Interview with Author, Jazz Musician, and PolicyMic Writer Nathan Lean

ByNathan Lean

In addition to his articles for PolicyMic, Nathan Lean is the co-author of Iran, Israel, and the United States: Regime Security Versus Political Legitimacy (Praeger, June 2011) available for purchase online, and the author of Monster Mosques and Muslim Madness: How an Industry of Islamophobia Manufactures Fear (Forthcoming). We asked Lean about his experience growing up in the South as a Middle East scholar, his passion for jazz piano, and his forthcoming book.

For more information, check out his website here.

PolicyMic (PM): Tell us about your forthcoming book, Monster Mosques and Muslim Madness: How an Industry of Islamophobia Manufactures Fear. What do you mean by an “industry of Islamophobia”? Who has created it? The media? Politicians? Someone else?

Nathan Lean (NL): From the threat of “Islamofascism,” to the construction of “monster mosques” in midtown Manhattan; from fear of “stealth jihads,” to the supposed looming catastrophe caused by “terror babies;” from “creeping Sharia” that will allegedly replace the Constitution, to recurring pictures of the Twin Towers crumbling into a sea of flesh and ash, these images and many like them are products of an industry of Islamophobia — a growing and interconnected network of neoconservative politicians, right-wing media pundits, and evangelical religious leaders united in a quest to exhume the ghosts of 9/11 and provoke fears of Muslims and Islam for personal gain.

Simply put, fear sells books, wins re-elections, increases tithes, and raises television rankings. The purpose of this book is to take the reader inside the minds of the individuals that comprise this web of propagandists, revealing their tactics and exposing their pasts.

PM: What is the largest misconception that Americans hold about Islam that you’d like to dispel?

NL: That Islam and America are incompatible. I find that too many people believe Islam is foreign — that it exists “over there,” beyond the borders in the “Muslim world.” That is, I believe, the basis for fear: it is quite natural to fear what we see as foreign and know little about. Islam is one of the fastest growing religions in the United States and is woven into the fabric of American culture. Jermaine Jackson, Lupe Fiasco, Dave Chappelle, Bernard Hopkins, Shaquille O’Neal, and Rima Fakih (Miss USA 2010) are all American Muslims.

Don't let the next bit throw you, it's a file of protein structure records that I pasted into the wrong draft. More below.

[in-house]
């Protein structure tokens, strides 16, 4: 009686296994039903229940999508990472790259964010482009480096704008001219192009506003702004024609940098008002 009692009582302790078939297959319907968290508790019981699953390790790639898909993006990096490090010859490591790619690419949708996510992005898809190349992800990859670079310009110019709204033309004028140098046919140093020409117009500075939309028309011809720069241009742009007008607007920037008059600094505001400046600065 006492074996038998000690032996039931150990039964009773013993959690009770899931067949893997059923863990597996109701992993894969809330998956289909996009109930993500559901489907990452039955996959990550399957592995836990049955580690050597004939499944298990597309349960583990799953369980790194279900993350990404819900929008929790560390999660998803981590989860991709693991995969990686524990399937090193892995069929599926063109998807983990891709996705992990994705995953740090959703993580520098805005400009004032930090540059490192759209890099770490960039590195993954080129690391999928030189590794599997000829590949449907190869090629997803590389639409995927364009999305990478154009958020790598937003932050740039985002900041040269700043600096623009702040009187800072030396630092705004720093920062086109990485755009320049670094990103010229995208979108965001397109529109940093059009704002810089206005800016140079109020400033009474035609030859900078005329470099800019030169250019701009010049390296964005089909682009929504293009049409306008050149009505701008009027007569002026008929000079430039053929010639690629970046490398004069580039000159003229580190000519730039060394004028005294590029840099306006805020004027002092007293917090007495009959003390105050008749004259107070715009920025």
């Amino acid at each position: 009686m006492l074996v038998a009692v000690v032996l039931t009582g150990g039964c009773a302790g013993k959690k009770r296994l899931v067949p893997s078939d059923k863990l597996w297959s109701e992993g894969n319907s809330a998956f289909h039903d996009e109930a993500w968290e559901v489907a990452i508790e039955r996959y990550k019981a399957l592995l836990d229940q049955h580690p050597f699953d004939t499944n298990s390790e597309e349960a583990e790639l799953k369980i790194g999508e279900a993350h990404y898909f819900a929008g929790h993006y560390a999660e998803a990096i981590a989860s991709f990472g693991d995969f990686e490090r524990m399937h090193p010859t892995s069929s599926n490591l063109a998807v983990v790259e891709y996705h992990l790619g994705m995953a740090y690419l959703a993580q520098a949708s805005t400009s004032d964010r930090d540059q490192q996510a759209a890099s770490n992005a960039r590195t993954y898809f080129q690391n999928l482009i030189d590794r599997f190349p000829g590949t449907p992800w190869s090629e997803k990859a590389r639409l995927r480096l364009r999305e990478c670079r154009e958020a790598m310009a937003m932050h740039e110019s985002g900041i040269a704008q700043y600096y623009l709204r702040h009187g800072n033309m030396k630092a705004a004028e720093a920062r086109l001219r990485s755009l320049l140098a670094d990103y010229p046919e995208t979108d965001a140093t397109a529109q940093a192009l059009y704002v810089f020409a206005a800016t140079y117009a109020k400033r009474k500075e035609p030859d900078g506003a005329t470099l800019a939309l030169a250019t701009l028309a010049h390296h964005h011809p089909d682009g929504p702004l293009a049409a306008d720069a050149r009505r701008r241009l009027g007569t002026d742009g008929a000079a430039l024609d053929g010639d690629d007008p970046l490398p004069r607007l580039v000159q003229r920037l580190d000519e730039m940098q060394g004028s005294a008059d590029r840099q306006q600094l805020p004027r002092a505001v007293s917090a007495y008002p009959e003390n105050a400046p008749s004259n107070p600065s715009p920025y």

PM: You grew up in North Carolina, but have spent significant amounts of time traveling and working in the Middle East. Has your work in the Arab world been popular with your friends and family? What challenges has your career brought, living in the South?

NL: My friends and family are incredibly supportive of my work. Thus far, the South has provided no real challenge beyond an unbearable summer climate; I surround myself with individuals and communities that are open-minded and share my thirst for productive, progressive dialogue.

PM: Take your pick: Southern barbecue or Moroccan cous-cous?

NL: No BBQ on this planet will ever match a warm, fresh bowl of Moroccan couscous!

PM: You are also a jazz musician? What is one jazz tune that you think can help to bridge the divide between the United States and the Arab world and why?

NL: “Search for Peace” by pianist McCoy Tyner is a great choice for obvious reasons. I also like “If I Should Lose You,” a tune written by Ralph Rainger and Leo Robin but made famous by Charlie Parker, Billie Holiday, and Ella Fitzgerald. The song tells of the need for companionship and love and the consequences of a world without it — a message that the leaders in Washington and in Arab-majority countries should take to heart.

Photo Credit: Nathan Lean